Saturday, February 27, 2010

For Some of the Political Descendents of George Wallace, One Habit is Just a Bit Too Hard to Break

Now I just did a post on remembering the past, because I'd read an article in my hometown paper about the protesting of the segregation of the restaurant of a local (now defunct) department store. So just a bit ago, I was checking out The Daily Dish, and I saw this link to commentary from Jonathan Rauch over at the National Journal Magazine regarding the George Wallace-ization of the GOP. I had to write something.

Essentially, I agree with the article. It more than supports my long held contention that the GOP is essentially old school southern Democrats in GOP drag (especially with its tolerance of big government for programs and social issues it supports). By taking that view, and adding Rauch's perspective on Wallace, it makes perfectly good sense to see how conservatives of the Goldwater and/or Buckley strain could scratch their heads in wonderment at how these folks, these "Wallace 'conservatives,'" are actually conservatives.

My only real criticism of Rauch's argument is that he goes waaaaaaaaaaaaaaaay out of his way to remove race as a component of "Wallace 'conservatism,'" as though race does not play a role in the current iteration of that political phenomenon. I think that is incorrect and actually hinders the effectiveness of his argument.

Rauch argues that Wallace, unlike other politicians, gave voice to issues that his supporters found important: "easy money, dysfunctional welfare and perverse crime policies." I will admit that I am not quite sure what Rauch means by easy money (it might hit me later). But come on now, welfare and crime? For Wallace, and for people in that time period, those two issues generally had black faces, plain and simple. To that constituency, black folks came across as undeserving, ungrateful and violent welfare recipients. Government (and both parties) seemed to "give" blacks everything, and how did they show their appreciation? They rioted in the streets of American cities over and over again. By the time Wallace made his historic run for the White House, his supporters were tired of all things black, as well as the government programs that supported them financially and seemed to ignore their criminality.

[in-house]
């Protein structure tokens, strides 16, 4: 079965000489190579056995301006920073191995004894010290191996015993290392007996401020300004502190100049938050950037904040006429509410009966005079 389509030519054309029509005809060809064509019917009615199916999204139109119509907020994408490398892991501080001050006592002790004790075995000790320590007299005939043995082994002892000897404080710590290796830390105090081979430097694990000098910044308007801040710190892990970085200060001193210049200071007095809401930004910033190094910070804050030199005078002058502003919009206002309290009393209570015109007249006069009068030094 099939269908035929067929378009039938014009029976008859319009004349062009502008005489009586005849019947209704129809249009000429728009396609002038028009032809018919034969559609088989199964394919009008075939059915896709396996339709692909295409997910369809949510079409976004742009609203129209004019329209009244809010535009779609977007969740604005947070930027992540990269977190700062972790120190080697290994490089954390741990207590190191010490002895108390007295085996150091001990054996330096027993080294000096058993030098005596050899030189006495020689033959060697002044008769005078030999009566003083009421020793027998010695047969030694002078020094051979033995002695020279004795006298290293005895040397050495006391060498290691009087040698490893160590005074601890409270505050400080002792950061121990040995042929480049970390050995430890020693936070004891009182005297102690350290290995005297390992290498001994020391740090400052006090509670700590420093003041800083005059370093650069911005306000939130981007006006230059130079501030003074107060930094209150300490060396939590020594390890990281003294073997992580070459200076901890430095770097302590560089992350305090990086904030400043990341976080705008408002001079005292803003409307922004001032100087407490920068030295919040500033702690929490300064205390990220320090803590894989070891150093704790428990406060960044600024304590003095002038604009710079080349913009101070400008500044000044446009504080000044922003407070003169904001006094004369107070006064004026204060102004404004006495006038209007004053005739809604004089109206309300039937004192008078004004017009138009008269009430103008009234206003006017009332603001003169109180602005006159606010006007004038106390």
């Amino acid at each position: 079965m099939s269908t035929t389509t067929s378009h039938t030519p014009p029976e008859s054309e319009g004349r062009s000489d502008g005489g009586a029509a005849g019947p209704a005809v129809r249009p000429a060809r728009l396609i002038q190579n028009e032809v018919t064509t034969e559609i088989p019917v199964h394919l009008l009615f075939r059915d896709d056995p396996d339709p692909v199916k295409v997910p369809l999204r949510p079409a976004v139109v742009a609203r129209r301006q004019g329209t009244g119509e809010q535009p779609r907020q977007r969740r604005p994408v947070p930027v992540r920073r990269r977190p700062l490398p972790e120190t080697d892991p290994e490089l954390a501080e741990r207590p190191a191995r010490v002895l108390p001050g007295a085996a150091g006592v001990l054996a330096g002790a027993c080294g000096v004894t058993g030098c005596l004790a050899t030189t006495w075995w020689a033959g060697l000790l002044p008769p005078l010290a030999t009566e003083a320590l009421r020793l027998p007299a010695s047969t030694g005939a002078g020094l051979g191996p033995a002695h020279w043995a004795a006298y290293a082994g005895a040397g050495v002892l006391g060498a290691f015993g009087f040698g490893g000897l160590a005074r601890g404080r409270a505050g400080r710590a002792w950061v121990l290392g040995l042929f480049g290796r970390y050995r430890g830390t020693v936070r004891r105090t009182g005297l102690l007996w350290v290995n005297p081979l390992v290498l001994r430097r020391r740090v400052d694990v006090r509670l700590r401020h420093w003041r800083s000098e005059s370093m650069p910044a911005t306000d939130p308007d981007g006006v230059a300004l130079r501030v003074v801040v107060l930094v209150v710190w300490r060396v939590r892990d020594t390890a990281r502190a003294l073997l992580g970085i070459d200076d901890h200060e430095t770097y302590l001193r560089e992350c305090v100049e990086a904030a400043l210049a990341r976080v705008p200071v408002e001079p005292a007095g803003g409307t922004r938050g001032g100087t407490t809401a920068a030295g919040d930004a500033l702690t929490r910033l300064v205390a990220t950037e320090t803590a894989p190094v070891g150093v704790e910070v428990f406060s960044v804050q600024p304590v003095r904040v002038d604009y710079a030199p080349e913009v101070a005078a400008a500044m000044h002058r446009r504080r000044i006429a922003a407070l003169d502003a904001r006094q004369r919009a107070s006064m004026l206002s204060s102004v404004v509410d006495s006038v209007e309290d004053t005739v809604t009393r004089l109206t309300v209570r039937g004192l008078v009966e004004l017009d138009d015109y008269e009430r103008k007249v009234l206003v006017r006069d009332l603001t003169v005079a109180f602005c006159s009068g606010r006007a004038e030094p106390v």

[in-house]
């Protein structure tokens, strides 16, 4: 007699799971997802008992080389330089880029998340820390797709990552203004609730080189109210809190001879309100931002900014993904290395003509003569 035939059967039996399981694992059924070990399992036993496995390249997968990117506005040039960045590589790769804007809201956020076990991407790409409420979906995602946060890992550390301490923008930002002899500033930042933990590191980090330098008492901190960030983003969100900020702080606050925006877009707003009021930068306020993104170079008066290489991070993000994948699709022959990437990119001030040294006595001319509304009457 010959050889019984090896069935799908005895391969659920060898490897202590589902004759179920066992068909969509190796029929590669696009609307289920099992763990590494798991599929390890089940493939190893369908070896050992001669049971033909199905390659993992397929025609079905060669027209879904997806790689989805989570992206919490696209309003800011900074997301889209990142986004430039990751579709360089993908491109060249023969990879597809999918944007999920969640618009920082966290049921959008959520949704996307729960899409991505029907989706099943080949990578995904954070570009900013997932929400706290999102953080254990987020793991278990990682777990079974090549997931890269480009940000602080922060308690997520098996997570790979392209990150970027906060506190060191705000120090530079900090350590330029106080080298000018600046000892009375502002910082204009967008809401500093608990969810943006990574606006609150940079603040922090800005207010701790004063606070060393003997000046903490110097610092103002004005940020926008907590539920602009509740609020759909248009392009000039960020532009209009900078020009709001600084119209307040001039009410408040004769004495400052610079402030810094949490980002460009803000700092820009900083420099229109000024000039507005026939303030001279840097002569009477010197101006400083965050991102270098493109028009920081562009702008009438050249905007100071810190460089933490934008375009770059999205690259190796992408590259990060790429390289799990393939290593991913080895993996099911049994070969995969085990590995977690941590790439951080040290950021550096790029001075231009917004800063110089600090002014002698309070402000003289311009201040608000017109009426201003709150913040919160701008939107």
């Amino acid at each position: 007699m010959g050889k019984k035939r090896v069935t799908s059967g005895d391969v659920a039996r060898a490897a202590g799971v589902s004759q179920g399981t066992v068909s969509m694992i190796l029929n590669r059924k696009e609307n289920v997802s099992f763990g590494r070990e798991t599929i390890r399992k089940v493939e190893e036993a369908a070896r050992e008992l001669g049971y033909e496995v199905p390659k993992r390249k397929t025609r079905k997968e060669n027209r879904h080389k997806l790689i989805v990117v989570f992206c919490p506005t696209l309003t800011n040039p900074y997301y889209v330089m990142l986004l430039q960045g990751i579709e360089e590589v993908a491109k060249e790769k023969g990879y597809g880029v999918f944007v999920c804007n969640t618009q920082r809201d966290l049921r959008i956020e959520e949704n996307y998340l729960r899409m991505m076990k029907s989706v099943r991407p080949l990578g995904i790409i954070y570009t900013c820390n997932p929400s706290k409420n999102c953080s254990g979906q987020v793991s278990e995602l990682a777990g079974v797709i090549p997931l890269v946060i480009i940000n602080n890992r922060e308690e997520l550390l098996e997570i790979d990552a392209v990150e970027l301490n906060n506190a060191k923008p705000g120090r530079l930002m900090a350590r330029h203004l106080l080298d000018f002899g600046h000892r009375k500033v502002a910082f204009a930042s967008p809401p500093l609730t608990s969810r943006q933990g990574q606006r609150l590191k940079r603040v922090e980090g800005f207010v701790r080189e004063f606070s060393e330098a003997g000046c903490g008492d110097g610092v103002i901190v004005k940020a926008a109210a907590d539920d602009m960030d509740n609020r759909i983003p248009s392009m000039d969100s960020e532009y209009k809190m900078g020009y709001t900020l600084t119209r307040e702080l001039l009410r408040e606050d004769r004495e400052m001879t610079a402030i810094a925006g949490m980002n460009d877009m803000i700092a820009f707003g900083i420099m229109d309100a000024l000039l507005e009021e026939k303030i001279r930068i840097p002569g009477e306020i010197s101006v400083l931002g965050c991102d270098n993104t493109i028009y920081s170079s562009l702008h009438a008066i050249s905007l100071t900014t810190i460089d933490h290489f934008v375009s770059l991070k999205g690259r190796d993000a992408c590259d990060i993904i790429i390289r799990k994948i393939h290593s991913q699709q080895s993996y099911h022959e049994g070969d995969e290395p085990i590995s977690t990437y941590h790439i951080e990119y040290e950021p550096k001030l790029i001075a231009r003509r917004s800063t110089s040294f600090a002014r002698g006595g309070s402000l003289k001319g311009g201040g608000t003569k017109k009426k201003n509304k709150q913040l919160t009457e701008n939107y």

I raise this to suggest that those voters, tired of both political parties for their seeming continued support for black folks at the expense of whites, found comfort in Wallace's populist and thinly veiled racist rhetoric. It was as though he told them that this would happen when you gave in to too many black demands. Wallace's supporters wanted a return of law and order. They wanted government to stop neglecting them. Again, Rauch is right that Wallace spoke to that need. Nixon, by laying the ground work for the "southern strategy," got that message (with Pat Buchanan's help) and pushed the GOP toward meeting that need, which it did in spades throughout the end of the 20th century.

I also think that Rauch's point that Sarah Palin is a political descendant of Wallace (without the explicit racial context), as opposed to Goldwater, is spot on. However, Rauch seems to have forgotten the various people who populated those Palin rallies. The folks I saw during the 2008 campaign were straight up out of a 1968 Wallace rally. I remember the dude with the stuffed monkey. I remember the people who said that they were concerned that Obama would elevate black folks at the expense of white people in a sort of racial revenge for the past. And then we have the current "tea party" political theater, with people insisting that Obama is not a "real American," and who think that Obama hates white folks (in spite of being raised by his white family). Hell, even health insurance reform is being framed, by some on the right, as stealth reparations for black people.

Of course, I agree that the majority of conservatives and Republicans are just as committed as liberals and Democrats to developing a society where race is a non-issue. However, for too many of those "Wallace 'conservatives,'" race remains an important component of their politcs. Race may not be a central theme within Republican politics, but as long as there are "Wallace 'conservatives'" within the GOP ranks, race remains an underlying theme within Republican politics. I also think that there are Republican politicians who are more than comfortable keeping, perhaps, a more subtle form of the racial components of the "Wallace playbook." Remember all of the chatter about Sonia Sotomayor?

Ultimately, I really enjoyed Rauch's essay. It brought back memories of the review I had to write in graduate school on Dan T. Carter's book, The Politics of Rage, in my 20th Century America class. I just think that Rauch too easily dismissed race from his conclusion, and it just didn't seem to jibe with the realities of the current political landscape.

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